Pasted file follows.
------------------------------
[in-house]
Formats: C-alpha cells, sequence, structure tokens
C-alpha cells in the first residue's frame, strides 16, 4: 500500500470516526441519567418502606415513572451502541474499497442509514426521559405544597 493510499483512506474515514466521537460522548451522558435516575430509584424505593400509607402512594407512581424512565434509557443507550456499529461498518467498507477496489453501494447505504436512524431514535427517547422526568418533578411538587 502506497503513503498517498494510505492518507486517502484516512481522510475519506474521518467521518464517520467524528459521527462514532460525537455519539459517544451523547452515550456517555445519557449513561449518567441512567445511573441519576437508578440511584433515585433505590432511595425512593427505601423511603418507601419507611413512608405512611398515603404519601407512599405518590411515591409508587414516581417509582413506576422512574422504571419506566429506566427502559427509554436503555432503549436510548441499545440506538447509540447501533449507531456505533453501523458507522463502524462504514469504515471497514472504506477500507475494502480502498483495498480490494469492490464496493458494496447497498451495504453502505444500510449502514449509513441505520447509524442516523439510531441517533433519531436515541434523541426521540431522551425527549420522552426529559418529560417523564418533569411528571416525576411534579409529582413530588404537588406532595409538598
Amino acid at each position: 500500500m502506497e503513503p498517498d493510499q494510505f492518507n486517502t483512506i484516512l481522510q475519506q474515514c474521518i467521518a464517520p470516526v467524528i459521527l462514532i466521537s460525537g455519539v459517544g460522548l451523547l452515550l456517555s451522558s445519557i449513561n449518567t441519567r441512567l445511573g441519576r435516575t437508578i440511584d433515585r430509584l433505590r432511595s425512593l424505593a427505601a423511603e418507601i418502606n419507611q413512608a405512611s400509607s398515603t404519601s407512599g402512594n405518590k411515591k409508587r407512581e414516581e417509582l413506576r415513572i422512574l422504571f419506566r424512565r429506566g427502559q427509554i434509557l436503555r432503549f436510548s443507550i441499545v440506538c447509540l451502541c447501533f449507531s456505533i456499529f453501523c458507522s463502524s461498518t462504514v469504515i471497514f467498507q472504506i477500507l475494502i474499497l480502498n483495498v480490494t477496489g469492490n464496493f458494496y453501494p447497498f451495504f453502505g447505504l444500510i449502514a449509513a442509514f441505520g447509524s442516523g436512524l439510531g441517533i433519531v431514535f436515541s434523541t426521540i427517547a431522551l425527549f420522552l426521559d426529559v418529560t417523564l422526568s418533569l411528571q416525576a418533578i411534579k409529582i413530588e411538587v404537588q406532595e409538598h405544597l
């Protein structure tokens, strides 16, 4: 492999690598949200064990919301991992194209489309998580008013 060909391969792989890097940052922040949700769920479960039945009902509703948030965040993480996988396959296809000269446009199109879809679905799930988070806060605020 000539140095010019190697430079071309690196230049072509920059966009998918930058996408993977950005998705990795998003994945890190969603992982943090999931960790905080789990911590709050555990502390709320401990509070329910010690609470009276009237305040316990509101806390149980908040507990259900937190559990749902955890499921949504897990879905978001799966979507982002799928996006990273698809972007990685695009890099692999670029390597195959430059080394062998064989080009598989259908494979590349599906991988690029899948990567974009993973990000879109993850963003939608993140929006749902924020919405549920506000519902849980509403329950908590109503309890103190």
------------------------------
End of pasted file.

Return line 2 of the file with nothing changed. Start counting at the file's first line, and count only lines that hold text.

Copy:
Formats: C-alpha cells, sequence, structure tokens